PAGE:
Banner Ladies
December 5, 2017 3:19 PM   Subscribe

 
Oh my. In the photograph advertising coffin plates for an undertaker, is the woman actually dead? There is a stand behind her feet like you typically see in a Victorian death portrait. Or is it a "joke" that the Victorian viewer is meant to pick up on? I'm guessing it's the latter, but wow.
posted by to recite so charmingly at 3:45 PM on December 5


Fascinating! I found a couple Pinterest pages with some additional examples. I think barrel girl is my favorite so far.
posted by holyrood at 4:14 PM on December 5


These are wonderful! Especially loved the Heinz lady, she looks very Pittsburgh.
posted by kinnakeet at 4:31 PM on December 5


I was once in a production of Pauline Viardot’s Cendrillon (Cinderella), for which I had co-written the English libretto. Since we had small forces, we envisioned the three-part ladies car us as a trio of “foreign princesses.” My character was the German Princess, and in rehearsals I tried to work out ways to distinguish her as such. Besides a Colonel Klink accent and some heel-clicking, I didn't get very far until I got to the costuming stage. In addition to braidbuns like the little girl from The Sound of Music, I made a brooch about the size of my hand out of paper clay painted gold, in the shape of a Bavarian pretzel, with seed pearls for grains of salt. I stitched it to the front of my ball gown so that when I entered with my back to the audience and then turned around, I would have a big reveal. Reeder, they laughed. And I loved them. And that's what it's all about.

So, you'll understand how tickled I was the first time I saw this picture a few years back. I posted it to Facebook, and all my old cast mates knew exactly what I was talking about.
posted by The Underpants Monster at 4:34 PM on December 5 [4 favorites]


In the photograph advertising coffin plates for an undertaker, is the woman actually dead? There is a stand behind her feet like you typically see in a Victorian death portrait.

IIRC, those things were actually just plain old posing aids to keep living people sufficiently for the long exposures of cameras at the time. So, there was no joke to be made by or for Victorians. The whole idea of "corpse photos" is a thoroughly modern invention.
posted by tobascodagama at 6:17 PM on December 5 [1 favorite]


It's nice to be reminded that weird stuff happened before the internet too.
posted by Salvor Hardin at 6:47 PM on December 5 [3 favorites]


Gosh, it’s like seeing the DNA of the term “sex sells” coming up through the mitochondria of advertising.
posted by valkane at 7:56 PM on December 5 [4 favorites]


Go back far enough and we should be able to find Mitochondrial Advertising Eve. At least if you believe in the doctrine of Original Sign.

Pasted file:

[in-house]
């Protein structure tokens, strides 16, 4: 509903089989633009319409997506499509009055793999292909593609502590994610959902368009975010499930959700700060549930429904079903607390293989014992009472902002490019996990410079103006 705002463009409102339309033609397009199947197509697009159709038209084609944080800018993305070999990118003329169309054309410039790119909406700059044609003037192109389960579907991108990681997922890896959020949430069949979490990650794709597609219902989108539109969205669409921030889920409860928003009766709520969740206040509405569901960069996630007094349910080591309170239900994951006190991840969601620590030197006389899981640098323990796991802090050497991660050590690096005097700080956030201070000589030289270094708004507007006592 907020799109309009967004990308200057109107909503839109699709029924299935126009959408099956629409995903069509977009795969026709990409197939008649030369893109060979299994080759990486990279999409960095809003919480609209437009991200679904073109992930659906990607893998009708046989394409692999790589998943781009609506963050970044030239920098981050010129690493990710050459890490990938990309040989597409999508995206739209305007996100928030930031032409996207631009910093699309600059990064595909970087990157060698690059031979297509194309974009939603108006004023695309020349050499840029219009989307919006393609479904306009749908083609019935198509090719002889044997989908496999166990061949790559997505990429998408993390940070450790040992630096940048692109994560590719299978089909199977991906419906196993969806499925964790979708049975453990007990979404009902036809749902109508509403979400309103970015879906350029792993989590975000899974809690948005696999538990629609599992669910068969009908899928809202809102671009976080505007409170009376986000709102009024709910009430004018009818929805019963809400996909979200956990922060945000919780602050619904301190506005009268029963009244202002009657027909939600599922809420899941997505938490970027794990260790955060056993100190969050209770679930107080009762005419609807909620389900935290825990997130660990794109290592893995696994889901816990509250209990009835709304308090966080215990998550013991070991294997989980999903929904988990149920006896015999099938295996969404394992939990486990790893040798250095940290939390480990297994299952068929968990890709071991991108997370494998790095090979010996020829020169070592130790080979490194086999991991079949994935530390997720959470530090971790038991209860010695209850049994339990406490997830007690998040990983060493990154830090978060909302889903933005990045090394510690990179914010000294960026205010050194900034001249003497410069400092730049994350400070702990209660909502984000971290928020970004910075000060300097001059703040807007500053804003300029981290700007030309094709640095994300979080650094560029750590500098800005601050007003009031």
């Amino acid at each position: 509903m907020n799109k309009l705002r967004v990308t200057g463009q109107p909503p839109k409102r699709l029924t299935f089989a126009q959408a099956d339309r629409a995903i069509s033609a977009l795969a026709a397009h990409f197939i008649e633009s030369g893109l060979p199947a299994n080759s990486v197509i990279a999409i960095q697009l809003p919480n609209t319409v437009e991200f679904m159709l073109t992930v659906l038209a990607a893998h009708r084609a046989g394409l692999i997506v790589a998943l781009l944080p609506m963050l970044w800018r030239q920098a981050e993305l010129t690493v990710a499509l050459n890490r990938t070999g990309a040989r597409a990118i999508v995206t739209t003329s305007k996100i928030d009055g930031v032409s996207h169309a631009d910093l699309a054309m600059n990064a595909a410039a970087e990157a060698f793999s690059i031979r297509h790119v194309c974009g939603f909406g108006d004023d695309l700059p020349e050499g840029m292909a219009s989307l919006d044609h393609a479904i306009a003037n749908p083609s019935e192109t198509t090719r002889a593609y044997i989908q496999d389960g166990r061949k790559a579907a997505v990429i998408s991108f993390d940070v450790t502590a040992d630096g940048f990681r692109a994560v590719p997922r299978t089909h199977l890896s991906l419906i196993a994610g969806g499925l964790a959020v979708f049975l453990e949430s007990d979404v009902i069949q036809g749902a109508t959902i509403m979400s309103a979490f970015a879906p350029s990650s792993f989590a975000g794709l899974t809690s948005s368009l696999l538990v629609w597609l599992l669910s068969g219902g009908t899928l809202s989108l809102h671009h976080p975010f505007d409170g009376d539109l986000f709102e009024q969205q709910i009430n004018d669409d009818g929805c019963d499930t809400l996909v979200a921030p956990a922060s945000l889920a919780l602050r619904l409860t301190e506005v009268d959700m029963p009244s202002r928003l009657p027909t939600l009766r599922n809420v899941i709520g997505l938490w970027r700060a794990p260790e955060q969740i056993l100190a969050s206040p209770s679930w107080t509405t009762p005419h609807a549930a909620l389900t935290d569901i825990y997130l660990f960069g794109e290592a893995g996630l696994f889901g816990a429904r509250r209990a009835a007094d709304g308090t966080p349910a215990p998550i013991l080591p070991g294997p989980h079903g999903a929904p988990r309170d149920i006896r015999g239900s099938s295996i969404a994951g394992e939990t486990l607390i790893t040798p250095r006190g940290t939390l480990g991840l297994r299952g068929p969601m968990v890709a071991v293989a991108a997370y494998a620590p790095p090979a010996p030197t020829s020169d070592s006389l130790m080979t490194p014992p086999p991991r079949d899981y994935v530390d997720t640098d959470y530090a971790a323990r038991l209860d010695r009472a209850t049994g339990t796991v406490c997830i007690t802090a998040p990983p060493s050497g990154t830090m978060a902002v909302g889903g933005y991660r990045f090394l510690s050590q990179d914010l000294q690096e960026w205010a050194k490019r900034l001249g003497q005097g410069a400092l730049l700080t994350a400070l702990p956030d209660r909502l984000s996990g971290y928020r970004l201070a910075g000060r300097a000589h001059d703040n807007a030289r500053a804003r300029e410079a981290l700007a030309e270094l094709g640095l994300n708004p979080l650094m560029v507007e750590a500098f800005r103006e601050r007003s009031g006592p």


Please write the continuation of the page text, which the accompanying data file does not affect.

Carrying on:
posted by flabdablet at 8:08 PM on December 5 [3 favorites]


I love everything about these.

I had collected a bunch of images as beauty queens adorned with their subject queendom a few years ago (e.g, the sausage queens bedecked with sausages, the cactus queen in a cactus bra, the radio queen bedecked in bolt-shaped things) , but it's fascinating to see the antecedents.
posted by julen at 8:46 PM on December 5


I was in the process of researching another FPP and came across these. Scroll down for a few New Zealand 'poster' costume pictures.
posted by Start with Dessert at 1:36 AM on December 6 [1 favorite]


Proto-Instagram Models
posted by jrishel at 6:22 AM on December 6


The whole idea of "corpse photos" is a thoroughly modern invention.

No, it's not, and there are many, many examples of Victorian postmortem photography. See Kelly Christian's 2013 Cultural Studies Association conference paper "Bearing Bodies and Brutality: Death, Embalming, and Postmortem Photography in the 19th Century" for an introduction.
posted by ryanshepard at 7:15 AM on December 6 [2 favorites]


Wisconsin Death Trip is another notorious source.
posted by Halloween Jack at 8:20 AM on December 6


Also, I had to search to find out that what the Wilber lady was advertising was light bulbs. You don't want to know what I thought they were at first.
posted by Halloween Jack at 8:22 AM on December 6


Yeah, I've got Heinz logos and suchlike all over my dress. Yinze got somethin' to fuckin' say about it?
posted by GCU Sweet and Full of Grace at 8:29 AM on December 6


What is puzzling me about the Wilber lady is... if those are light bulbs, why are some of them dark to black?
posted by tavella at 9:37 AM on December 6


My understanding is that while there were postmortem photographs they did not prop the dead people up with stands. Here's an article about it.
posted by interplanetjanet at 8:09 PM on December 6 [1 favorite]


Yes, that's what I was referring to.
posted by tobascodagama at 8:25 AM on December 7 [1 favorite]


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